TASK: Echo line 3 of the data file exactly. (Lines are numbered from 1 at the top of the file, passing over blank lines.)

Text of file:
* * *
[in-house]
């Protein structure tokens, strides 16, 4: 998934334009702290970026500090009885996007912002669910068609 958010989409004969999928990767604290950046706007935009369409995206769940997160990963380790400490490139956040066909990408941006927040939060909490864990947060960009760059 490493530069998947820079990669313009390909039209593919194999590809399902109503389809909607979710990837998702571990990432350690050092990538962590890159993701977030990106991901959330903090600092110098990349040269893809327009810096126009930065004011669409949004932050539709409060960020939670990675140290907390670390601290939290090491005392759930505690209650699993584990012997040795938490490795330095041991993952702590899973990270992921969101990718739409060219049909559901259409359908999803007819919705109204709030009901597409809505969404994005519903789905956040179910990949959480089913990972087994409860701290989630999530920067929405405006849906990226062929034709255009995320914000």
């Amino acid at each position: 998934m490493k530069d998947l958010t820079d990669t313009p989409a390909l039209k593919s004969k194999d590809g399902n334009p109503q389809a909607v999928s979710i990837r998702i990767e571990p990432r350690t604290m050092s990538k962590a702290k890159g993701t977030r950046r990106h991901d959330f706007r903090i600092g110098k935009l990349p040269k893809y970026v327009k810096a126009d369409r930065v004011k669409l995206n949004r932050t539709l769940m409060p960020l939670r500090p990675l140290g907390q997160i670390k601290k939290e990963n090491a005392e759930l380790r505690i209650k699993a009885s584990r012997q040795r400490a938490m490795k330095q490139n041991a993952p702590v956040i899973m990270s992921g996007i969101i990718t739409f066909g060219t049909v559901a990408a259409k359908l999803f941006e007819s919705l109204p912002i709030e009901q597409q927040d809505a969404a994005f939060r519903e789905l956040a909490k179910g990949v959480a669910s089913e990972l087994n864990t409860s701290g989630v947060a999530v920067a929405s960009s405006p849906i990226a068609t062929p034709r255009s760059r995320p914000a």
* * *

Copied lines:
């Amino acid at each position: 998934m490493k530069d998947l958010t820079d990669t313009p989409a390909l039209k593919s004969k194999d590809g399902n334009p109503q389809a909607v999928s979710i990837r998702i990767e571990p990432r350690t604290m050092s990538k962590a702290k890159g993701t977030r950046r990106h991901d959330f706007r903090i600092g110098k935009l990349p040269k893809y970026v327009k810096a126009d369409r930065v004011k669409l995206n949004r932050t539709l769940m409060p960020l939670r500090p990675l140290g907390q997160i670390k601290k939290e990963n090491a005392e759930l380790r505690i209650k699993a009885s584990r012997q040795r400490a938490m490795k330095q490139n041991a993952p702590v956040i899973m990270s992921g996007i969101i990718t739409f066909g060219t049909v559901a990408a259409k359908l999803f941006e007819s919705l109204p912002i709030e009901q597409q927040d809505a969404a994005f939060r519903e789905l956040a909490k179910g990949v959480a669910s089913e990972l087994n864990t409860s701290g989630v947060a999530v920067a929405s960009s405006p849906i990226a068609t062929p034709r255009s760059r995320p914000a």